On the eve of comic book publisher DC’s massive fete – August 22’s DC FanDome – something entirely unexpected occurred that has sent shockwaves through the comic book world community: The oldest continual publisher of the distinctly American art form known as the comic book was presented with a massive number of top layoffs of some of their top-tier creative talent. This “bloodbath” (as many in the comics industry are now calling these firings) came courtesy not of the Ultra-Humanite, Brainwave, The Mist, Solomon Grundy or any number of other assorted and legendary comic book villains but instead from the venerable publisher’s own new corporate master, AT&T which merged with DC’s longtime parent company Warner Media in 2018.
In an inter-company memo from brand-spankin’ new Warner Brothers CEO Jason Kilar, employees were told that “none of us should expect the above changes to be easy.” The “changes” referred to by Kilar in his mucho effervescent memo are sweeping and brutal. Indeed, Kilar’s manifesto seems geared to a channel of reality that has nothing to do with putting food on the table for a family during a pandemic or a weighed consideration of all of the hard work most of the newly unemployed creatives has put into Warner/AT&T/DC over the years. Rather, this has everything to do with a seismic reshuffling and corporate downsizing that is par the course when Big Business (AT&T) merges with another Big Business (Warner Media). At the end of the day, it’s rarely about the so-called little people that provide the services that keep said Big Business functional and operational over the years and more about the all-important and dreaded bottom line. Somewhere in the vastness of the DC Universe, the Anti-Monitor and Superboy Prime cackle maniacally.
Among those from DC that have been terminated in this move are longtime editors Bob Harras, Mark Doyle, Andy Khouri and Brian Cunningham. Bobbi Chase, DC’s vice-president of global publishing initiatives and digital strategy is also confirmed as being ousted.
In all, one third of DC’s editorial ranks were purged in yesterday’s surprise announcement.
The long beleaguered DC Universe streaming service also took a massive dose of AT&T’s kryptonite, with a majority of the staff being shown the door as most of the ongoing original programming for the streaming service is simply being folded into HBO Max.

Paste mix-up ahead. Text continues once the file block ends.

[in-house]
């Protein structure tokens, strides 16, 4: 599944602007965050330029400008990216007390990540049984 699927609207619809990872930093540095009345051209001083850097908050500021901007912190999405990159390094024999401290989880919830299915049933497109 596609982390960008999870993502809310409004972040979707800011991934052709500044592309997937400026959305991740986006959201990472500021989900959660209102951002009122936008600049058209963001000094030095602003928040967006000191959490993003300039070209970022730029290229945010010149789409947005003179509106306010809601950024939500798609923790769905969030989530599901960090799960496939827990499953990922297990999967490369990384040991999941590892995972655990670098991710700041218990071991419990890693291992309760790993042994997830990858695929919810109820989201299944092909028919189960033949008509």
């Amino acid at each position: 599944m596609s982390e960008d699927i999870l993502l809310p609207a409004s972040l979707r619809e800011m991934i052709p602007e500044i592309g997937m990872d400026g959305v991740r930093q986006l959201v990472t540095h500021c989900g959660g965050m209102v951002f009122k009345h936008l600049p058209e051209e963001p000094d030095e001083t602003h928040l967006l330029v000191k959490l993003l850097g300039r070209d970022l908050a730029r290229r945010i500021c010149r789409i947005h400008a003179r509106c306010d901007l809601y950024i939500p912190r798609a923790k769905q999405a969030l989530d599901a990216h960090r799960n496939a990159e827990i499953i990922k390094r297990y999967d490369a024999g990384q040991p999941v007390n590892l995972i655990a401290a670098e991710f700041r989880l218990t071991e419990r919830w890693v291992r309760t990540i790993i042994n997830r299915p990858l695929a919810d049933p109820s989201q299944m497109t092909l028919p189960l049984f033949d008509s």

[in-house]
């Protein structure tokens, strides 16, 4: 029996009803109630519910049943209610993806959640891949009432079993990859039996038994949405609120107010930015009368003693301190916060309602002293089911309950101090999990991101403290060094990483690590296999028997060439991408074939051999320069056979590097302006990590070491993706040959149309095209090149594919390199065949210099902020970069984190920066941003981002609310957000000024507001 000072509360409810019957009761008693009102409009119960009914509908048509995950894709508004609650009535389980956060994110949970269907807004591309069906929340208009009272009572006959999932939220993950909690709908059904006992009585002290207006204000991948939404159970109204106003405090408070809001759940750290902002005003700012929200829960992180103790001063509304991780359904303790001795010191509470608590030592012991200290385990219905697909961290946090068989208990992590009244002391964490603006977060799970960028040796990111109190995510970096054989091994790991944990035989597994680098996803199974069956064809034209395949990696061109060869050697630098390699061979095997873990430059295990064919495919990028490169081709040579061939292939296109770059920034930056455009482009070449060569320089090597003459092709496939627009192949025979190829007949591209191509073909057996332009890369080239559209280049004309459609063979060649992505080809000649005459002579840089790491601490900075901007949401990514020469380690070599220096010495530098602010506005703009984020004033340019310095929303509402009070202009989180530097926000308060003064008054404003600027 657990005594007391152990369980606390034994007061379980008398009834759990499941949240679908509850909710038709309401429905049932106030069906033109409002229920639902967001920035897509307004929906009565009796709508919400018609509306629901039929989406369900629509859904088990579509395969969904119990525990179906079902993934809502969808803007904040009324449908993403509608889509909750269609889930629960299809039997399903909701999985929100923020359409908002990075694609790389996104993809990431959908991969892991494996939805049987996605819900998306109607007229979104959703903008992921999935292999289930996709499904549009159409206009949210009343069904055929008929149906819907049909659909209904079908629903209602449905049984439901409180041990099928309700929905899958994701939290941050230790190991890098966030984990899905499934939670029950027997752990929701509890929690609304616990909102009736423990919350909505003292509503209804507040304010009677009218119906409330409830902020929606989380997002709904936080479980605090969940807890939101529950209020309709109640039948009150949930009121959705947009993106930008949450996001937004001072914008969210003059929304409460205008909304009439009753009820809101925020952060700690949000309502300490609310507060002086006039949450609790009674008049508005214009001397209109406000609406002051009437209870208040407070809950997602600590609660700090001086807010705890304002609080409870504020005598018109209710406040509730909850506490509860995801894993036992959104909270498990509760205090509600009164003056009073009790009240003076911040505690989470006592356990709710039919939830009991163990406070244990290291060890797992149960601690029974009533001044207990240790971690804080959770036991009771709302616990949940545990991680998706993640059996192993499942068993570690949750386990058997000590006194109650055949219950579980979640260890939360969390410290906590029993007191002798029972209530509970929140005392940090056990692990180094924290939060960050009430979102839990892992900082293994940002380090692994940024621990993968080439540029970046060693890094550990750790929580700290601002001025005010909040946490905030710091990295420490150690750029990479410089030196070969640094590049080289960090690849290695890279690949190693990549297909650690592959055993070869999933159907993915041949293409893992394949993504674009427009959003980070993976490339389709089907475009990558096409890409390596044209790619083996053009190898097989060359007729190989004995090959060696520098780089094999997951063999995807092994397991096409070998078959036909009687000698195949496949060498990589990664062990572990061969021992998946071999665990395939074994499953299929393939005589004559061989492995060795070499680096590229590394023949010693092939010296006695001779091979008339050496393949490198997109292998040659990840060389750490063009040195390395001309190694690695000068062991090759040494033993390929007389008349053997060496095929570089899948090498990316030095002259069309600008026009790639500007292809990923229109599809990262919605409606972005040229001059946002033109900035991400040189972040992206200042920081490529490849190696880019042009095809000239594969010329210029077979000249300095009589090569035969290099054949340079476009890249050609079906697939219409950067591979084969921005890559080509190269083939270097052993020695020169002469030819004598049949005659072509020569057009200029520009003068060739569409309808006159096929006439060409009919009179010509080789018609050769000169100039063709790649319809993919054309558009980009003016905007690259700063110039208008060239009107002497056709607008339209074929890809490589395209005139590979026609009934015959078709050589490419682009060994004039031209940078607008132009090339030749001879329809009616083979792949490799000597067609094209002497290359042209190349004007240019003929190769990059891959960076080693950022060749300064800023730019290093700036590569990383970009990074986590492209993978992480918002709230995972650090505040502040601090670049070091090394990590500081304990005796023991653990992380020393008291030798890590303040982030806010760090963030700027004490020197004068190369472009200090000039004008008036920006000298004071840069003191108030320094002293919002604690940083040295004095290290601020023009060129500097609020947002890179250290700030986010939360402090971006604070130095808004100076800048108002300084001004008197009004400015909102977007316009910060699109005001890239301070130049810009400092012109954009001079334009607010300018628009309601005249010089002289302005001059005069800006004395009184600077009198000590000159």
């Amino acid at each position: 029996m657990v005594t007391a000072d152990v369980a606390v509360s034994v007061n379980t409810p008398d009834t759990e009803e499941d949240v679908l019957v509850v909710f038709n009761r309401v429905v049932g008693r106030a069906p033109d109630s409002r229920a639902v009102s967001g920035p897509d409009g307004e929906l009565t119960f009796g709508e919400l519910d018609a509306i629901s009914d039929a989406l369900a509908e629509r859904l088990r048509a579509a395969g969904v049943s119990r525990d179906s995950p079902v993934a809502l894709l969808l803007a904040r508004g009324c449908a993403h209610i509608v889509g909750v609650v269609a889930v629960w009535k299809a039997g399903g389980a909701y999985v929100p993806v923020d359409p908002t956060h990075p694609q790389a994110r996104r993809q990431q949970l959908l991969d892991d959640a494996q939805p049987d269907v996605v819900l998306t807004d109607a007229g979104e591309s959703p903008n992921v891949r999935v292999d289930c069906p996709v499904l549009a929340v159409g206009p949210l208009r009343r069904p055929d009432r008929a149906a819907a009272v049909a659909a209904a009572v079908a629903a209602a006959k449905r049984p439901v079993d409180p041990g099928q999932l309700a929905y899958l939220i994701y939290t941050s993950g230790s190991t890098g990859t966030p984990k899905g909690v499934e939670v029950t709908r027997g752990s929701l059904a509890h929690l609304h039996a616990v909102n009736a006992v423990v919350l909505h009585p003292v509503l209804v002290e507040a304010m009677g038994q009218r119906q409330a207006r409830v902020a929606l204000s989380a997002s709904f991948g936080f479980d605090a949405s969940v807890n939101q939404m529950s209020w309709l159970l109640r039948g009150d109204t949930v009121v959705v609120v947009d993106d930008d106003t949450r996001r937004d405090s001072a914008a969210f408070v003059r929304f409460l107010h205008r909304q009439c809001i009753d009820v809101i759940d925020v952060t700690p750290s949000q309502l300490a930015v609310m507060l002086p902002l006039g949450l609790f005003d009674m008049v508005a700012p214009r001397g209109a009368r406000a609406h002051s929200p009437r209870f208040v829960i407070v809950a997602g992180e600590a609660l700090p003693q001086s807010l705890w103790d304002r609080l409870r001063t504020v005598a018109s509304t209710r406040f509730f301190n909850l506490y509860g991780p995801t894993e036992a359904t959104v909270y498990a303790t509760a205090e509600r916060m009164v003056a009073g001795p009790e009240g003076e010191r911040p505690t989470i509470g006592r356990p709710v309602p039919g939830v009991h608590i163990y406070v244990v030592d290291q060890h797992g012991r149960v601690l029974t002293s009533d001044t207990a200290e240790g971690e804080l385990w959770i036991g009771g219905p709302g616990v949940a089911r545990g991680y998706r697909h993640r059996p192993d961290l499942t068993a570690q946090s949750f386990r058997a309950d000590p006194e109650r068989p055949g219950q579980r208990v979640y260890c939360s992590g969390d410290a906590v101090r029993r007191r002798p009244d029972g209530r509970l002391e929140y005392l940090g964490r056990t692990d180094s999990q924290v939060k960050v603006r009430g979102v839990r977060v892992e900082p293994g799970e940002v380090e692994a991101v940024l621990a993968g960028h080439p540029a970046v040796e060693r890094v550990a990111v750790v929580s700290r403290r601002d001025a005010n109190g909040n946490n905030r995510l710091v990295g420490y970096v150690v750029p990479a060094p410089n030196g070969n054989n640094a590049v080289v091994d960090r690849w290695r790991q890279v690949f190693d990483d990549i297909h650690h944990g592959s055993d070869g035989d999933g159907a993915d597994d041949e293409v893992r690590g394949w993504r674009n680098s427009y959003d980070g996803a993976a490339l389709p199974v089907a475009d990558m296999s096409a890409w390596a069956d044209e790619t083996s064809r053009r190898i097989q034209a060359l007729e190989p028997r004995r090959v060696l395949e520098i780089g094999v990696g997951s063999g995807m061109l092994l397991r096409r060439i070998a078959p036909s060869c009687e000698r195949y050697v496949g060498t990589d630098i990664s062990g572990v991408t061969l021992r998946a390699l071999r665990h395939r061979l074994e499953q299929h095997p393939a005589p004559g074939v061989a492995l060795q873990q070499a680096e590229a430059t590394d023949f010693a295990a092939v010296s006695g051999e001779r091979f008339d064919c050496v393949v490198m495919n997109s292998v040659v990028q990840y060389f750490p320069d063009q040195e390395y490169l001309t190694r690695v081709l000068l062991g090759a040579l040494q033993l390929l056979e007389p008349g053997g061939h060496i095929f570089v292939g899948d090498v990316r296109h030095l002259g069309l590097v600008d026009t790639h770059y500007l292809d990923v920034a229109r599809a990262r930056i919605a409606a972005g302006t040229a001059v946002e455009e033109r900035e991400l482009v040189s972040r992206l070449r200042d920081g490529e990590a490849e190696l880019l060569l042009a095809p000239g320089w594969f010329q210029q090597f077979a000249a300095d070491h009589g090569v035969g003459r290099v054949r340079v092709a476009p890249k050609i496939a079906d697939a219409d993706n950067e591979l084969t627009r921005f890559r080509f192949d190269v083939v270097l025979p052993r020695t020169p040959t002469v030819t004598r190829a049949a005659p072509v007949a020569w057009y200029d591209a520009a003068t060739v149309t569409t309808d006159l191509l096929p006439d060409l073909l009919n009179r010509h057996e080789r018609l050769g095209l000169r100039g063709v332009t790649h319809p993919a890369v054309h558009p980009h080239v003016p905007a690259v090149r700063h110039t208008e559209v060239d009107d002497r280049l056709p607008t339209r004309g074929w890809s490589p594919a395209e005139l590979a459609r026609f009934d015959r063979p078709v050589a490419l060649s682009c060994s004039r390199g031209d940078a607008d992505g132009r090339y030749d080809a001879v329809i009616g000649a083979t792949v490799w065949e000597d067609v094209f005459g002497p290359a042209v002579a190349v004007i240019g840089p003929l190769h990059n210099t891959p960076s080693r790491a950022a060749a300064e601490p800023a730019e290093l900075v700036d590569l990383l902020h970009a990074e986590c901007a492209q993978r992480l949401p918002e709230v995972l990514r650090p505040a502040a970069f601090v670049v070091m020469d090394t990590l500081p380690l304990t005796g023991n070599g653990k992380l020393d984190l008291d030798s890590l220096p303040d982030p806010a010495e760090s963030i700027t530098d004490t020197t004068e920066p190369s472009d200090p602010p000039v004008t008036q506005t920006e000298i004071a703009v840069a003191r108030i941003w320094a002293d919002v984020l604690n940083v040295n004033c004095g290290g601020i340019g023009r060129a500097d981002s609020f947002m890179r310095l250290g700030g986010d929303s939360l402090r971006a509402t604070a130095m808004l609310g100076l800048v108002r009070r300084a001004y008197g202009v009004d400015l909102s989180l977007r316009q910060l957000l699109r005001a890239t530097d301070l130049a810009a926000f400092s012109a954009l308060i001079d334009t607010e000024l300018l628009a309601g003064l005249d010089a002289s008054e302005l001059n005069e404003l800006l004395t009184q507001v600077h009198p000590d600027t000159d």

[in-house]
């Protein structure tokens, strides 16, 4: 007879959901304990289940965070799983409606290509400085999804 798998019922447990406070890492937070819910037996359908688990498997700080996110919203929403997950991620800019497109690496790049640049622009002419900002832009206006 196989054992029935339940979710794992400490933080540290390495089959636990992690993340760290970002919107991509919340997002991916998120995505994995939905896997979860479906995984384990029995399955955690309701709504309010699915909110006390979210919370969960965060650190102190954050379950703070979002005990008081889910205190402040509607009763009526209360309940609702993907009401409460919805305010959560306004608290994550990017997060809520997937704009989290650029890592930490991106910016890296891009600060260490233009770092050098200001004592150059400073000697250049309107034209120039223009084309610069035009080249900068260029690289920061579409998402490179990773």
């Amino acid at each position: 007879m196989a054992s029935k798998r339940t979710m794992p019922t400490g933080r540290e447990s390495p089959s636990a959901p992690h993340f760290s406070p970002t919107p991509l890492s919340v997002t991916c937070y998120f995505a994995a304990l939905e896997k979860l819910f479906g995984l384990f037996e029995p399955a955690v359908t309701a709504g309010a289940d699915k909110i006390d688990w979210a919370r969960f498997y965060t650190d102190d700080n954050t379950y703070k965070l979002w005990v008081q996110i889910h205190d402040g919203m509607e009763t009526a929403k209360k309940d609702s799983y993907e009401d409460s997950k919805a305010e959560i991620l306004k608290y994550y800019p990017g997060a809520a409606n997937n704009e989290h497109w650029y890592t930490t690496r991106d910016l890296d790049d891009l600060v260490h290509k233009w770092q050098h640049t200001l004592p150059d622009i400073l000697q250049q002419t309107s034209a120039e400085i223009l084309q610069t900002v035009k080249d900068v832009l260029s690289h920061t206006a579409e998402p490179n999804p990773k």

Fans of DC’s collectable statues and other chachkies were also greeted to bad news when it was revealed that DC Direct – DC’s in-house merchandiser – would also be shut down after twenty two years of excellent customer service. This latter casualty was foreshadowed a while back when Warner Brothers Consumer Products took a more active hand in the merchandising of such bric-a-brac. The writing, as they say, was on the wall.
In 1985, DC Comics and writer-artist team Marv Wolfman and George Perez gave fans a multiverse spanning epic called Crisis on Infinite Earths. The end results were of a well-told story, perhaps one of the best the industry has ever produced. The aftermath was always muddled, however, with the elimination of such charming and story-worthy concepts as parallel earths and superhero doppelgangers who were allowed to age, have families and even die, passing on their mantles to sons and daughters. Yesterday, AT&T did what Big Business has done since the dawn of Time and while I think the story left to write about the aftermath might yet bear fruit and lead to new and intriguing concepts and characters, this longtime comic reader can’t help but get that sinking post-Crisis hangover feeling where, even as I play with all of the new toys dropped inside the box, I still manage a mournful look behind my shoulder at all of the great stuff still to come that was abandoned and left behind for the nigh mythical “fix.” The true measure of what we gained might still be weighed and measured out; the full impact of what we lost yesterday can never be accurately assessed.